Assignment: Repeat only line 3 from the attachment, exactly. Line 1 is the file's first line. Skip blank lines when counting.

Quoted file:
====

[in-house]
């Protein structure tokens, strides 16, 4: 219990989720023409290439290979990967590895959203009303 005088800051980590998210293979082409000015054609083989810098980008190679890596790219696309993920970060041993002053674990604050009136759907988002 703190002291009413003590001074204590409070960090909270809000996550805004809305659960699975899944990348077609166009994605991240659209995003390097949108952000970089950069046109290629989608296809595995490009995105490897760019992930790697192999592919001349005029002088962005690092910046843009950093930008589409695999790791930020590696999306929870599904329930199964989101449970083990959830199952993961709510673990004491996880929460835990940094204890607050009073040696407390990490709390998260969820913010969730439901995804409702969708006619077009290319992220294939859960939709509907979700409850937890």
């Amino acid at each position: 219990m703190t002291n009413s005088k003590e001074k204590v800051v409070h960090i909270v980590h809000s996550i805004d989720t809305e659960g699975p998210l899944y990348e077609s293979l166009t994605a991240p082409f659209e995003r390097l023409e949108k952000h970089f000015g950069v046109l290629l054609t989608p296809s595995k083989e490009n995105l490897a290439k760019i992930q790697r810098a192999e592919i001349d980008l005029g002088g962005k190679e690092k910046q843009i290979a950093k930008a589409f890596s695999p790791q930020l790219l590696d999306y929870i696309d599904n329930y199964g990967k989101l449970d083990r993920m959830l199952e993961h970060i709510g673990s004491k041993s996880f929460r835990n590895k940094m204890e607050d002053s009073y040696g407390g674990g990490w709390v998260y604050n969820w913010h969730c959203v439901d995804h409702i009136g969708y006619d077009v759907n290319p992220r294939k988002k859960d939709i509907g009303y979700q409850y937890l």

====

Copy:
């Amino acid at each position: 219990m703190t002291n009413s005088k003590e001074k204590v800051v409070h960090i909270v980590h809000s996550i805004d989720t809305e659960g699975p998210l899944y990348e077609s293979l166009t994605a991240p082409f659209e995003r390097l023409e949108k952000h970089f000015g950069v046109l290629l054609t989608p296809s595995k083989e490009n995105l490897a290439k760019i992930q790697r810098a192999e592919i001349d980008l005029g002088g962005k190679e690092k910046q843009i290979a950093k930008a589409f890596s695999p790791q930020l790219l590696d999306y929870i696309d599904n329930y199964g990967k989101l449970d083990r993920m959830l199952e993961h970060i709510g673990s004491k041993s996880f929460r835990n590895k940094m204890e607050d002053s009073y040696g407390g674990g990490w709390v998260y604050n969820w913010h969730c959203v439901d995804h409702i009136g969708y006619d077009v759907n290319p992220r294939k988002k859960d939709i509907g009303y979700q409850y937890l």